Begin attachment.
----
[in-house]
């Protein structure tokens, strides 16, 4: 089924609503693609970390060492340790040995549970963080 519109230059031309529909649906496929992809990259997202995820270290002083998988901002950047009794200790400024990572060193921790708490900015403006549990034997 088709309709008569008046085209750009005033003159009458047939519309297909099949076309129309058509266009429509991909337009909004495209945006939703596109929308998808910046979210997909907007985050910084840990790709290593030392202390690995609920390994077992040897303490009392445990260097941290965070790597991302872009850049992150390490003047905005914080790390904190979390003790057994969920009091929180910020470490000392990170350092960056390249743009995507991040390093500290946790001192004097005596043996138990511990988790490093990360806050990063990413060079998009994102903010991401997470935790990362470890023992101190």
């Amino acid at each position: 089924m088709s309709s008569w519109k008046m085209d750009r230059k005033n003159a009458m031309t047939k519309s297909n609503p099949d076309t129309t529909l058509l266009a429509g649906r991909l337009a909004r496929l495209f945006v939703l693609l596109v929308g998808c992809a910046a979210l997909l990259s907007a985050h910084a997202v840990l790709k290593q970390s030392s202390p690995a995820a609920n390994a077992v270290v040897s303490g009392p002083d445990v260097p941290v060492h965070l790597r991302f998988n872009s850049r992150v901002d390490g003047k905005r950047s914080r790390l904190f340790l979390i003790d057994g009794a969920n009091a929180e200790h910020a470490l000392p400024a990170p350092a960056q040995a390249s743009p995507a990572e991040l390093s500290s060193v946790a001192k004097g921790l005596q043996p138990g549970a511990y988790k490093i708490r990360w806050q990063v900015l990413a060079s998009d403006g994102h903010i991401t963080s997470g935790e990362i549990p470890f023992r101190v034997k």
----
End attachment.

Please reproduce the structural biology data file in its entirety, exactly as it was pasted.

[in-house]
């Protein structure tokens, strides 16, 4: 089924609503693609970390060492340790040995549970963080 519109230059031309529909649906496929992809990259997202995820270290002083998988901002950047009794200790400024990572060193921790708490900015403006549990034997 088709309709008569008046085209750009005033003159009458047939519309297909099949076309129309058509266009429509991909337009909004495209945006939703596109929308998808910046979210997909907007985050910084840990790709290593030392202390690995609920390994077992040897303490009392445990260097941290965070790597991302872009850049992150390490003047905005914080790390904190979390003790057994969920009091929180910020470490000392990170350092960056390249743009995507991040390093500290946790001192004097005596043996138990511990988790490093990360806050990063990413060079998009994102903010991401997470935790990362470890023992101190």
């Amino acid at each position: 089924m088709s309709s008569w519109k008046m085209d750009r230059k005033n003159a009458m031309t047939k519309s297909n609503p099949d076309t129309t529909l058509l266009a429509g649906r991909l337009a909004r496929l495209f945006v939703l693609l596109v929308g998808c992809a910046a979210l997909l990259s907007a985050h910084a997202v840990l790709k290593q970390s030392s202390p690995a995820a609920n390994a077992v270290v040897s303490g009392p002083d445990v260097p941290v060492h965070l790597r991302f998988n872009s850049r992150v901002d390490g003047k905005r950047s914080r790390l904190f340790l979390i003790d057994g009794a969920n009091a929180e200790h910020a470490l000392p400024a990170p350092a960056q040995a390249s743009p995507a990572e991040l390093s500290s060193v946790a001192k004097g921790l005596q043996p138990g549970a511990y988790k490093i708490r990360w806050q990063v900015l990413a060079s998009d403006g994102h903010i991401t963080s997470g935790e990362i549990p470890f023992r101190v034997k």